Coming back to python after a long time.
My present project is about (yet another) top-down matching / parsing lib. There
are 2 issues that, I guess, may be rather easily solved by simple string
methods. The core point is that any scanning / parsing process ends up, a the
lowest level, constantly comparing either single-char (rather single-code)
substrings or constant (literal) substrings of the source string. This is the
only operation which, when successful, actually advances in the source. Thus, it
is certainly worth having it efficient, or at the minimum not having it
needlessly inefficient. I suppose the same functionalities can be highly useful
in various other use cases of text processing.
Note again that I'm rediscovering Python (with some pleasure :-), thus may miss
known solutions -- but I asked on the tutor mailing list.
In both cases, I guess ordinary idiomatic Python code actually _creates_ a new
string object, as a substring of length 1 or more, which is otherwise useless;
if s[i] == char:
# match ok -- object s[i] unneeded
if s[i:j] == substr:
# match ok -- object s[i:j] unneeded
What is actually needed is just to check for equality (or another check about a
code, see below).
The case of single-code checking appears when (1) a substring happens to hold a
single code (meaning it represents a simple or precomposed unicode char) (2)
when matching a char from a given set, range, or more complex class (eg in regex
[a-zA-Z0-9_-']). In all cases, what we want is tocheck the code: compare it to a
constant value, check whether it belongs to a set of value, or lies inside a
given range. We need the code --not a single-code string. Ideally, I'd like
c = s.code(i) # or s.ord(i) or s.ucode(i) 
# and then one of:
if c = code:
# match ok
if c in codes:
# match ok
if c >= code1 and c <= code2:
# match ok
The builtin function ord(char) does not do the job, since it only works for a
single-char string. We would again need to create a new string, with ord(s[i]).
The right solution apparently is a string method like code(self, i) giving the
code at an arbitrary index. I guess this is trivial.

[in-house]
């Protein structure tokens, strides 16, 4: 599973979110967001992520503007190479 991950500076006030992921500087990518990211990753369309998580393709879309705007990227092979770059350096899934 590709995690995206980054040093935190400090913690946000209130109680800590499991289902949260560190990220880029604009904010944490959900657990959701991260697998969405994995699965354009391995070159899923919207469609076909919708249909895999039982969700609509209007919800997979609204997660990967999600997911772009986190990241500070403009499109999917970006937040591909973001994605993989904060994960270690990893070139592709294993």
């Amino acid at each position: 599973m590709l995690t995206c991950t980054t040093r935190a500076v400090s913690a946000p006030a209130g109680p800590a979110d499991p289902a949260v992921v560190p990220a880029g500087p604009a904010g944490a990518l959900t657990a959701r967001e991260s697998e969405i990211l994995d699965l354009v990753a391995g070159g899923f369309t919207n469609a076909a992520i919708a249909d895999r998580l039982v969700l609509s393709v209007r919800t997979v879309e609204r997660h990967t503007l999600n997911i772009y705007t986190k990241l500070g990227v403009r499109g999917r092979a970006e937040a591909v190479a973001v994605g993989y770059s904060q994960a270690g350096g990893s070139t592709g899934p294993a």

I'm surprised it does not exist; maybe some may think this is a symptom there is
no strong need for it; instead, I guess people routinely use a typical Python
idiom without even noticing it creates a unneeded string object.  
What do you think?
A second need is checking substring equality against constant substrings of
arbitrary sizes. This is similar to startswith & endswith, except at any code
index in the source string; a generalisation. In C implementation, it would
probably delegate to memcomp, with a start pointer set to p_source+i. On the
Python side, it may be a string method like sub_equals(self, substr, i). Choose
you preferred name ;-).  
if s.sub_equals(substr, i):
# match ok
What do you think? (bis)
 I am unsure whether an end index is useful, actually I don't really
understand its usage for startswith & endswith neither.
 Actually, the compiler, if smart enough, may eliminate this object
construction and just check the code; does it? Anyway, I think it is not that
easy in the cases of ranges & sets.
 As a side-note, 'ord' is in my view a misnomer, since character codes are
not ordinals, with significant order, but nominals, plain numerical codes which
only need to be all distinct; they are kinds of id's. For unicode, I call them
'ucodes', an idea I stole somewhere. But I would be happy is the method is
called 'ord' anyway, since the term is established in the Python community.
 Would such a new method make startswith & endswith unneeded?